Traditionally, cities and urban settlements are known to be extractors of rural natural resources and exporters of pollution to rural and peri-urban areas. Our landfills are a case in point. But, lately, the use of urban organic waste in rural agriculture is receiving much attention. Early this year, Bengaluru’s Municipal Corporation announced a compost buyback scheme to encourage citizens to compost their kitchen discards. More recent news points to a growing demand for urban compost among rural farmers.
In a context where much of the biomass from farms - vegetation, plant material and crop residue - is either degraded from the excessive application of technology and chemicals or diverted towards the production of fuel and energy, rural farming communities aren’t left with much in the way of agri-waste to compost and use as soil amendment.
On the other hand, cities where waste segregation and composting are promoted as part of the larger solid waste management strategy are witnessing a spurt in home composting. Urban compost made with kitchen and garden waste is valuable as a re-generation medium. If it is made properly, it has a tremendous ability to restore life to soils that have lost their texture, water-holding capacity and microbial life. But with limited uses for citizen compost in the city, households are left with more compost than their gardens and parks can hold. Daily Dump, India’s premier home composting solution provider, identified this early on as a potential barrier to the uptake of urban home composting, and quickly put takeback efforts in place. Today, Daily Dump collects 10-12 tonnes of compost a month from 55 residential communities in Bengaluru and delivers it to landscape contractors, peri-urban and rural farmers, and organisations that conduct tree planting initiatives.
Such urban-to-rural compost pipelines are an efficient way to utilise compost from cities in a closed-loop system: the nutrients from our food are sent back to farms as compost which is used to grow food. “Farmers are keen to use this to support the other kinds of manure they use. Vineyards, coffee plantations, mango groves are great places for this material,” says Daily Dump founder, Poonam Bir Kasturi over email.
But, the costs associated with identification of farms, collection and transport of compost often deter the scaling up of such initiatives.
It was then that Daily Dump came upon the work of Proto Village which takes some of the most barren land in the country in arid Anantapur in Andhra Pradesh and turns it into a self-sustaining, ecologically-sound farm. “We wanted to support their endeavours so we decided to partner with them by crowdfunding the costs, the time it takes us to sieve and mature the compost, as well as the labour and transportation for getting it to the farm,” Poonam says.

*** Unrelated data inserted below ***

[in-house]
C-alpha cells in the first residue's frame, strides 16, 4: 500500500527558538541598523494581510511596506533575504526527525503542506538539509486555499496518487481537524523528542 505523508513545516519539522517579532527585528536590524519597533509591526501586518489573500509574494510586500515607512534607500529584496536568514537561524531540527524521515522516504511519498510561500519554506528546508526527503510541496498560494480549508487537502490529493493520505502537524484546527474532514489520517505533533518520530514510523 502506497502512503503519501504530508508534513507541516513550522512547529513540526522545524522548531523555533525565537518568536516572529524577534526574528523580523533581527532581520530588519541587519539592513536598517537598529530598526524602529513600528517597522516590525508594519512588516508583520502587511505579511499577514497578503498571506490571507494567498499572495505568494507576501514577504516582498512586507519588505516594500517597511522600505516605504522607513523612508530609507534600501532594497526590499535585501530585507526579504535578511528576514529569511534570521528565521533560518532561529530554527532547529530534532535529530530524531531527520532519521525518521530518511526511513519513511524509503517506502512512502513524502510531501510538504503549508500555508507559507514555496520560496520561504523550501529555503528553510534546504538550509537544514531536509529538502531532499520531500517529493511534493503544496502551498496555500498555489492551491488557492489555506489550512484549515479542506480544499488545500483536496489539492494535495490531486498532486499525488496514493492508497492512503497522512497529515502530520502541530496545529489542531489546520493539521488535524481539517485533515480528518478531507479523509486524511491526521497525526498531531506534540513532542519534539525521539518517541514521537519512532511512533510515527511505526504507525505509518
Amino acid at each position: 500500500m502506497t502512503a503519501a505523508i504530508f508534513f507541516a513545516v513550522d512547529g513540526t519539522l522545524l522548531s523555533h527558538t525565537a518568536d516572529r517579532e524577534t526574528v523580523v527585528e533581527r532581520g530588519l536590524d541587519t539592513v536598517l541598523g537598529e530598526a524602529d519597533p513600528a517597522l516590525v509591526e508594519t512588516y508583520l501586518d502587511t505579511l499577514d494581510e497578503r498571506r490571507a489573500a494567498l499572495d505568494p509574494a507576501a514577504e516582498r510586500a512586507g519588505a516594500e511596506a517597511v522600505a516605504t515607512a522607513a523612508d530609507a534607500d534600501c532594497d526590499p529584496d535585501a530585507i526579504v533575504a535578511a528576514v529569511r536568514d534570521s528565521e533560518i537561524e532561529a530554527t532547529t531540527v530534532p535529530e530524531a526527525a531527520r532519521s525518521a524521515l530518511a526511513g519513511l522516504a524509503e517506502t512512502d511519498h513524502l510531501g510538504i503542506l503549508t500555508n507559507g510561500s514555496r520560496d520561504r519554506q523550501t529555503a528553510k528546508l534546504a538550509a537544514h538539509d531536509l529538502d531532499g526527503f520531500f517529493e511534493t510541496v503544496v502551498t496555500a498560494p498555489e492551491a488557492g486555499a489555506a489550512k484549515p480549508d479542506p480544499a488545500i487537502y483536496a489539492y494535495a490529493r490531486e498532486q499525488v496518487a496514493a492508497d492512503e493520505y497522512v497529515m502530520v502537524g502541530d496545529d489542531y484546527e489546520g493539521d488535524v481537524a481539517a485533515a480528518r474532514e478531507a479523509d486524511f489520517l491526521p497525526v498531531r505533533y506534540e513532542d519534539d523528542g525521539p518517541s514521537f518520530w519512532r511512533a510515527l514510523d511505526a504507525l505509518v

She is optimistic that such programmes could directly link generators of bulk compost to those who need it, in some form of barter or relationship that goes beyond a transaction. “People could receive produce in return for their compost or get a day to spend understanding how the farm works,” she says. The current focus is on getting more people to support the transport of this rich urban resource and value it for all it is worth.
A sea change in how we see waste
The volume of urban India’s waste is expected to swell in the next few decades and we cannot keep up the ‘default mode’ way of thinking about the current city compost pipeline. There is also much to be desired in the quality of urban compost. A fundamental shift is required in how we treat our waste if we are to produce compost of a quality suitable for growing the food we eat.
"Urban planning does not allocate areas in neighbourhoods for circular economies to function."
“Officials know that extracting compost from mixed waste actually creates material with unwanted levels of toxicity considering how many more chemicals we are putting into our consumer and production streams. Yet they end up investing in large, centralised plants because they have no option. But is that really the case?” Poonam asks. The problem can be traced back to how cities are conceptualised and designed. So, while we have space marked for bus depots and toilets, parking, repair, shelters for all the bus drivers, conductors, and supervisors, we have no such infrastructure for waste. Even our water, energy, food and bio-diversity are seen as silos without any interconnection.
Poonam also calls out the flaws in the design of government-backed compost buyback schemes saying, “Won’t the price of good quality nutrition be fixed below even the basic costs to generate this black gold?” This is indicative of our basic misunderstanding of what circular economies provide as wealth to the nation. It reveals our inability, as a country, to understand systems of regeneration and abundance, and the value of working with nature.